Class A, AB & C Operation of Single-Ended Triode RF Power AmplifiersAuthor: R.J.Edwards G4FGQ © 27th March 2002
This program assists with the design of, and analyzes the performance of, triode RF power amplifiers. Cathodes are grounded. The output circuit is either a tuned tank circuit with a link coupling to a 50-ohm load, or a Pi-matching network. A Cga neutralising circuit is omitted but can be included by centre-tapping the grid tuning coil with negligible effect on other amplifier performance aspects. It is necessary to enter in this program data from tube manufacturers' sheets or characteristic curves. If users are not familiar with triode tube characteristics this program will be of educational value.
Peak cathode milliamps, Ipeak = Perveance*[Vac/Mu + Vgc]^alpha
Perveance is related to conductance. It depends on cathode surface area, on its temperature and on the electron emitting properties of the cathode materials. Doubling perveance is equivalent to placing two identical tubes in parallel.
Alpha is an exponent between 1 to 2. It sets a tube characteristics' curvature. If alpha=1 the characteristics are linear. If 2 it is a parabola. Theoretically alpha = 1.5 but is typically between 1.0 and 1.6 If unknown guess at 1.25
Mu is the tube's amplification factor. It is the number of times grid voltage affects cathode current more than anode voltage. Depending on tube geometry, Mu can lie between 3 and 150. Low Mu tubes have a lower internal impedance and for the same power levels operate at higher currents and lower voltages. If a tube manufacturer does not explicitly give a value for Mu then it should be obtained by inspecting the Anode-Current vs Grid-Voltage curves. Mu is the ratio of the anode voltage to the -ve grid voltage needed to just cut off the anode current. It varies a little between extremes of DC anode voltage. Use the average value.
Vac is the lowest instantaneous +ve anode voltage relative to cathode. It is the anode DC supply volts less the peak value of the anode's RF signal voltage.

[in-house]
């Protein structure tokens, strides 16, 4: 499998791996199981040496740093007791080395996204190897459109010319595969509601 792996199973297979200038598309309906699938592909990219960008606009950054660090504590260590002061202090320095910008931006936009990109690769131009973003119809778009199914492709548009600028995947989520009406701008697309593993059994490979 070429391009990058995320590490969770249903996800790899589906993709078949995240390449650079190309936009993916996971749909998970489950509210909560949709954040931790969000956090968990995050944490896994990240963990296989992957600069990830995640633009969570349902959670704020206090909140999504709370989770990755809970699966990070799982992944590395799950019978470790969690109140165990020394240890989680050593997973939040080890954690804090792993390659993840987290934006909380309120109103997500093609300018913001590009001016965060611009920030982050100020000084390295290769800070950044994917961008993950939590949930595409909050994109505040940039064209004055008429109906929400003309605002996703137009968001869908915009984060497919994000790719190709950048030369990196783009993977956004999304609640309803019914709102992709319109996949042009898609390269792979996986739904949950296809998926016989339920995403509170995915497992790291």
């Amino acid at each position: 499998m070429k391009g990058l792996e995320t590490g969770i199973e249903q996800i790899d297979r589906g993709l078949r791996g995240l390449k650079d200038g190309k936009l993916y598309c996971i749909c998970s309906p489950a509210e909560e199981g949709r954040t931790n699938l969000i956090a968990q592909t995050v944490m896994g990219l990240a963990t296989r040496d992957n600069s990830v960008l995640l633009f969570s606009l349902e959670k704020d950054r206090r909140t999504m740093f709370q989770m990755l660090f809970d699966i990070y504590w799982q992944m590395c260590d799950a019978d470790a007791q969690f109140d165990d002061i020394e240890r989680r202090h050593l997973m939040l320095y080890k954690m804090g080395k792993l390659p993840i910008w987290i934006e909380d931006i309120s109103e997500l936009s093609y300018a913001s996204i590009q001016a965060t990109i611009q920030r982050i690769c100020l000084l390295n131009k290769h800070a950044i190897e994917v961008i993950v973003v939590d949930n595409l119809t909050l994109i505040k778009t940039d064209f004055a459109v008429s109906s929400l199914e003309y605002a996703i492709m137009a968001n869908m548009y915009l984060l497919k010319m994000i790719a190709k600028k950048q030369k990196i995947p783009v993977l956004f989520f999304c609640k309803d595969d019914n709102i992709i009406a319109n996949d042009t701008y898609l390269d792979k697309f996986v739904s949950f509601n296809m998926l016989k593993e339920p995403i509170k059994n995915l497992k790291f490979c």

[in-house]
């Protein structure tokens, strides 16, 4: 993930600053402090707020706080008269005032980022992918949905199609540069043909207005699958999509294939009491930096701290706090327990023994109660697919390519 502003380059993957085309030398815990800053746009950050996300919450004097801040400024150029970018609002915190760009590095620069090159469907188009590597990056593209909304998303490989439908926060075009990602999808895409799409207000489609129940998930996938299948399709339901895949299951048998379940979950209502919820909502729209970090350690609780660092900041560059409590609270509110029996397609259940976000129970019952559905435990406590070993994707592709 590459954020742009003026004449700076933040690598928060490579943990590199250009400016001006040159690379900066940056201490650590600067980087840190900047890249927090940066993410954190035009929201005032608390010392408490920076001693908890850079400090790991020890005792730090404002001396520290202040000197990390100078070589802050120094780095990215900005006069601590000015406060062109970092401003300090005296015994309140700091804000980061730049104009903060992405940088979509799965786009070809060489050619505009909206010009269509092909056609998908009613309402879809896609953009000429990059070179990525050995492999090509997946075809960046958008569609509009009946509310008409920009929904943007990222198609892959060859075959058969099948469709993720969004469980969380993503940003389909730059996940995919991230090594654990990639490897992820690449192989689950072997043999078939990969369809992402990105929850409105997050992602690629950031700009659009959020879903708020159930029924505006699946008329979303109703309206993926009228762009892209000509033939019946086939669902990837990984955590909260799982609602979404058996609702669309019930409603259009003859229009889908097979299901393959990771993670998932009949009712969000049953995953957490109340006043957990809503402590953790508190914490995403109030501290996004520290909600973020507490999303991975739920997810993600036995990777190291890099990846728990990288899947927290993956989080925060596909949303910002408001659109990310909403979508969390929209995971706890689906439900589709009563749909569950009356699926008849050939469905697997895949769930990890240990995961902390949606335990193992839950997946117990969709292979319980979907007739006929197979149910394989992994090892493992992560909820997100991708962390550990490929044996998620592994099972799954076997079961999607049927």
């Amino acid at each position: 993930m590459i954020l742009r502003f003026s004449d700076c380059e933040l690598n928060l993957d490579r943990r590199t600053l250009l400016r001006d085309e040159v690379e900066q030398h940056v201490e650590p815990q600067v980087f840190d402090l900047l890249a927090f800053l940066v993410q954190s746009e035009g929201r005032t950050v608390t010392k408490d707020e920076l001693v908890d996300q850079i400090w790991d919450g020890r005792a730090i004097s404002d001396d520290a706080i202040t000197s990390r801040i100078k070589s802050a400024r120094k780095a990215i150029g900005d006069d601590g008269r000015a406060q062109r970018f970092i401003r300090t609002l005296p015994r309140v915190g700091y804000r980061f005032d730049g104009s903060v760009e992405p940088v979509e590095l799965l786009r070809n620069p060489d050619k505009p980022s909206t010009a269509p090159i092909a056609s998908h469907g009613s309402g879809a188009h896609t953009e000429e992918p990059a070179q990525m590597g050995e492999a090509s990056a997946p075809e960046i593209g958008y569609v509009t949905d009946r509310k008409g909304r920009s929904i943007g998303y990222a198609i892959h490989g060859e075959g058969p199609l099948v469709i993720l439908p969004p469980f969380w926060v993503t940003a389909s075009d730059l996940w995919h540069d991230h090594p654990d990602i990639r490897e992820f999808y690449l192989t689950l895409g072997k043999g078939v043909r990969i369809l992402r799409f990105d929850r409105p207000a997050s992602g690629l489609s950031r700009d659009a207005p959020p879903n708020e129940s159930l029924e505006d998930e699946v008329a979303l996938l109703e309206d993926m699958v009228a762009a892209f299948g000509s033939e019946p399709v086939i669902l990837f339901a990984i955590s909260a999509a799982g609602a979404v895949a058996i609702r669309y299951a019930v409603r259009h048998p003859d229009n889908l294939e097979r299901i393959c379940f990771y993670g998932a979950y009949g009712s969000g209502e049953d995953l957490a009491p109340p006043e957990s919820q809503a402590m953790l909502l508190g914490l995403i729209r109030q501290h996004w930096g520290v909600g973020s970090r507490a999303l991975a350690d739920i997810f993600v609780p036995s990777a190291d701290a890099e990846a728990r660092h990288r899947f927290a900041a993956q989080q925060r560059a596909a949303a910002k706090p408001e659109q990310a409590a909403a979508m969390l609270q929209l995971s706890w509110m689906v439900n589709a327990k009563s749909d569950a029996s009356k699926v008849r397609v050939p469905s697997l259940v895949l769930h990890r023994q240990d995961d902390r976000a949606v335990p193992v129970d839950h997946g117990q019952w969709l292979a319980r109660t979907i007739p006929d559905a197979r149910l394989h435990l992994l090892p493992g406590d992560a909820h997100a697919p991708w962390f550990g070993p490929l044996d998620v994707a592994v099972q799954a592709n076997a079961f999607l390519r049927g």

Vgc is the greatest instantaneous +ve grid voltage relative to cathode. It is the peak RF signal amplitude at the grid minus the value of the -ve grid bias.
Vac min and Vgc max occur simultaneously. Grid and anode sinewave voltages are anti-phase. Vgc must not exceed Vac or the grid will draw excessive current. The program prevents this. A large safety factor is normal, E.g., Vgc = Vac/2.
D is the fraction of peak cathode current which is intercepted by the control grid. It depends on diameter and spacing of grid wires. D tends to be smaller for small values of Mu. D affects grid RF drive power and grid dissipation.
Anode Current Operating Angle
A complete sinewave cycle extends over a time-span of 360 degrees. The operating angle divided by 360 is the fraction of time during which anode current flows. At other instants grid voltage is more negative than the anode current cut-off value, Va/Mu. A 360 degree operating angle gives Class-A conditions. 180 to 200 degrees gives Class-AB linear conditions. Anything less than 180 degrees is Class-C. Operating angles for high efficiency Class-C operation vary from 80 to 150 degrees, typically 120. Small angles offer highest efficiency but available power output falls because cathode emission is not sufficient to provide the short but very heavy pulses of current.
Grid Current Operating Angle
Grid current operating angle is computed - not an entered value. Grid op-angle is considerably smaller than anode op-angle but is directly related to it.
To match the characteristics of a particular tube it is not possible to enter a suitable set of data in one operation. An initial set will include values such as Mu, alpha, DC supply volts, op-ang, Qi, Qo, which the user may wish to remain fixed for a time. The most important input data are Vac(min) and Vgc(max) which set up the grid and anode signal amplitudes. IT IS IMPORTANT TO ADJUST PERVEANCE SUCH THAT COMPUTED PEAK ANODE AND GRID CURRENTS ACCORD WITH THE MNFR's DATA AT THE VALUES OF Vac AND Vgc PREVIOUSLY ENTERED IN THE PROGRAM. The ratio D, grid current/cathode current, can also be found from these values.
Modeling Tube Characteristics